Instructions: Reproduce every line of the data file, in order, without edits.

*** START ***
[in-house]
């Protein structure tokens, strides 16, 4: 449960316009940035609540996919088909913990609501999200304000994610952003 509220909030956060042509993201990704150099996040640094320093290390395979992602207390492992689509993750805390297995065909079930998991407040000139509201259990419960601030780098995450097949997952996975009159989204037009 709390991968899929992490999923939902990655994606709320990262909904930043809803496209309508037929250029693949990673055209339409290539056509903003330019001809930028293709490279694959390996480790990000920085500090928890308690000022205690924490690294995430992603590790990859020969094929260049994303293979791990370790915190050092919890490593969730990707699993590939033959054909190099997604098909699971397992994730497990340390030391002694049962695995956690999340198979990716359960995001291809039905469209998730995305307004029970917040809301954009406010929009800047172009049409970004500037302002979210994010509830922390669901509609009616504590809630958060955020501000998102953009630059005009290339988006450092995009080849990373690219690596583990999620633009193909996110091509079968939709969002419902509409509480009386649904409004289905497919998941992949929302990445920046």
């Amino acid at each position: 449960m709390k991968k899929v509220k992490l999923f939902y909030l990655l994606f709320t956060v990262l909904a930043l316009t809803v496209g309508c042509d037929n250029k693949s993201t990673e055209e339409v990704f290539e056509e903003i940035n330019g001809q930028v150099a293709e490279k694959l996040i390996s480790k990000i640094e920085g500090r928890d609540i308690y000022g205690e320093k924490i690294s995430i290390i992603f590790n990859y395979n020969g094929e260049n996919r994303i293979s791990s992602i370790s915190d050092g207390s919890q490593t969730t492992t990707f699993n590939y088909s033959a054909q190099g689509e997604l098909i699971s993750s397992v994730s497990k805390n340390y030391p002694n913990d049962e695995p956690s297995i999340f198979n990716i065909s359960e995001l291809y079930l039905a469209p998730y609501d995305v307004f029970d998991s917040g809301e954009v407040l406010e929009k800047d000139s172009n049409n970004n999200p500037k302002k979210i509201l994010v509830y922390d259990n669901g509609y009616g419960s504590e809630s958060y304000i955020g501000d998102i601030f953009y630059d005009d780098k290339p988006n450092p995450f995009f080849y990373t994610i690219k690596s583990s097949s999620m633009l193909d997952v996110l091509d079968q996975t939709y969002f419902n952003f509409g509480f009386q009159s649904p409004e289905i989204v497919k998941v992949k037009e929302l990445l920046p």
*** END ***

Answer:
[in-house]
């Protein structure tokens, strides 16, 4: 449960316009940035609540996919088909913990609501999200304000994610952003 509220909030956060042509993201990704150099996040640094320093290390395979992602207390492992689509993750805390297995065909079930998991407040000139509201259990419960601030780098995450097949997952996975009159989204037009 709390991968899929992490999923939902990655994606709320990262909904930043809803496209309508037929250029693949990673055209339409290539056509903003330019001809930028293709490279694959390996480790990000920085500090928890308690000022205690924490690294995430992603590790990859020969094929260049994303293979791990370790915190050092919890490593969730990707699993590939033959054909190099997604098909699971397992994730497990340390030391002694049962695995956690999340198979990716359960995001291809039905469209998730995305307004029970917040809301954009406010929009800047172009049409970004500037302002979210994010509830922390669901509609009616504590809630958060955020501000998102953009630059005009290339988006450092995009080849990373690219690596583990999620633009193909996110091509079968939709969002419902509409509480009386649904409004289905497919998941992949929302990445920046």
């Amino acid at each position: 449960m709390k991968k899929v509220k992490l999923f939902y909030l990655l994606f709320t956060v990262l909904a930043l316009t809803v496209g309508c042509d037929n250029k693949s993201t990673e055209e339409v990704f290539e056509e903003i940035n330019g001809q930028v150099a293709e490279k694959l996040i390996s480790k990000i640094e920085g500090r928890d609540i308690y000022g205690e320093k924490i690294s995430i290390i992603f590790n990859y395979n020969g094929e260049n996919r994303i293979s791990s992602i370790s915190d050092g207390s919890q490593t969730t492992t990707f699993n590939y088909s033959a054909q190099g689509e997604l098909i699971s993750s397992v994730s497990k805390n340390y030391p002694n913990d049962e695995p956690s297995i999340f198979n990716i065909s359960e995001l291809y079930l039905a469209p998730y609501d995305v307004f029970d998991s917040g809301e954009v407040l406010e929009k800047d000139s172009n049409n970004n999200p500037k302002k979210i509201l994010v509830y922390d259990n669901g509609y009616g419960s504590e809630s958060y304000i955020g501000d998102i601030f953009y630059d005009d780098k290339p988006n450092p995450f995009f080849y990373t994610i690219k690596s583990s097949s999620m633009l193909d997952v996110l091509d079968q996975t939709y969002f419902n952003f509409g509480f009386q009159s649904p409004e289905i989204v497919k998941v992949k037009e929302l990445l920046p």